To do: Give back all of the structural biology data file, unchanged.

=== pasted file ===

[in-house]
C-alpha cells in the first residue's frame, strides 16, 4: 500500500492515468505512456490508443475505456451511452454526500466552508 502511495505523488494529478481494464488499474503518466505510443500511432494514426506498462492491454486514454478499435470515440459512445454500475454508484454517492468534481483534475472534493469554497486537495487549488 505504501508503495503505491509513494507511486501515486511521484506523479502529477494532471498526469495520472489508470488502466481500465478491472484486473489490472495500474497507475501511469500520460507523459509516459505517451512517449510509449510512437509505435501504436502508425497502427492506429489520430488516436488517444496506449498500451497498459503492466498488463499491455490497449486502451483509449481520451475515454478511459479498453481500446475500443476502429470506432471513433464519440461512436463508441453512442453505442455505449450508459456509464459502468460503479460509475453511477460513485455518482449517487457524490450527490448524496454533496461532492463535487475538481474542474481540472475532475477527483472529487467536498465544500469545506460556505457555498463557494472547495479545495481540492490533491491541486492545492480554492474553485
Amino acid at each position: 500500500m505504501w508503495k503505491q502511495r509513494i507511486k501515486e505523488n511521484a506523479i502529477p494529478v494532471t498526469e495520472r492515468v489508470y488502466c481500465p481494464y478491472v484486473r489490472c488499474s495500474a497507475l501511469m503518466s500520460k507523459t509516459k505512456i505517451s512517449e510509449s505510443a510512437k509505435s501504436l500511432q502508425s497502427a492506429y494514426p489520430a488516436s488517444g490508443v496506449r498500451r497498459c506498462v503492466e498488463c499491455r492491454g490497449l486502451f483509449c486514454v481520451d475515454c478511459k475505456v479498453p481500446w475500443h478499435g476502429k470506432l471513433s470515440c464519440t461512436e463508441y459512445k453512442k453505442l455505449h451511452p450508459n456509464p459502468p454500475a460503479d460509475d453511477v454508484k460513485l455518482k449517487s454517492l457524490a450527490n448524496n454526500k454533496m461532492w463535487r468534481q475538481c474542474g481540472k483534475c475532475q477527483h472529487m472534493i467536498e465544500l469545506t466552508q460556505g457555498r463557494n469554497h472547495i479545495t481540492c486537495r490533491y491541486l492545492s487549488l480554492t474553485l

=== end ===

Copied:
[in-house]
C-alpha cells in the first residue's frame, strides 16, 4: 500500500492515468505512456490508443475505456451511452454526500466552508 502511495505523488494529478481494464488499474503518466505510443500511432494514426506498462492491454486514454478499435470515440459512445454500475454508484454517492468534481483534475472534493469554497486537495487549488 505504501508503495503505491509513494507511486501515486511521484506523479502529477494532471498526469495520472489508470488502466481500465478491472484486473489490472495500474497507475501511469500520460507523459509516459505517451512517449510509449510512437509505435501504436502508425497502427492506429489520430488516436488517444496506449498500451497498459503492466498488463499491455490497449486502451483509449481520451475515454478511459479498453481500446475500443476502429470506432471513433464519440461512436463508441453512442453505442455505449450508459456509464459502468460503479460509475453511477460513485455518482449517487457524490450527490448524496454533496461532492463535487475538481474542474481540472475532475477527483472529487467536498465544500469545506460556505457555498463557494472547495479545495481540492490533491491541486492545492480554492474553485
Amino acid at each position: 500500500m505504501w508503495k503505491q502511495r509513494i507511486k501515486e505523488n511521484a506523479i502529477p494529478v494532471t498526469e495520472r492515468v489508470y488502466c481500465p481494464y478491472v484486473r489490472c488499474s495500474a497507475l501511469m503518466s500520460k507523459t509516459k505512456i505517451s512517449e510509449s505510443a510512437k509505435s501504436l500511432q502508425s497502427a492506429y494514426p489520430a488516436s488517444g490508443v496506449r498500451r497498459c506498462v503492466e498488463c499491455r492491454g490497449l486502451f483509449c486514454v481520451d475515454c478511459k475505456v479498453p481500446w475500443h478499435g476502429k470506432l471513433s470515440c464519440t461512436e463508441y459512445k453512442k453505442l455505449h451511452p450508459n456509464p459502468p454500475a460503479d460509475d453511477v454508484k460513485l455518482k449517487s454517492l457524490a450527490n448524496n454526500k454533496m461532492w463535487r468534481q475538481c474542474g481540472k483534475c475532475q477527483h472529487m472534493i467536498e465544500l469545506t466552508q460556505g457555498r463557494n469554497h472547495i479545495t481540492c486537495r490533491y491541486l492545492s487549488l480554492t474553485l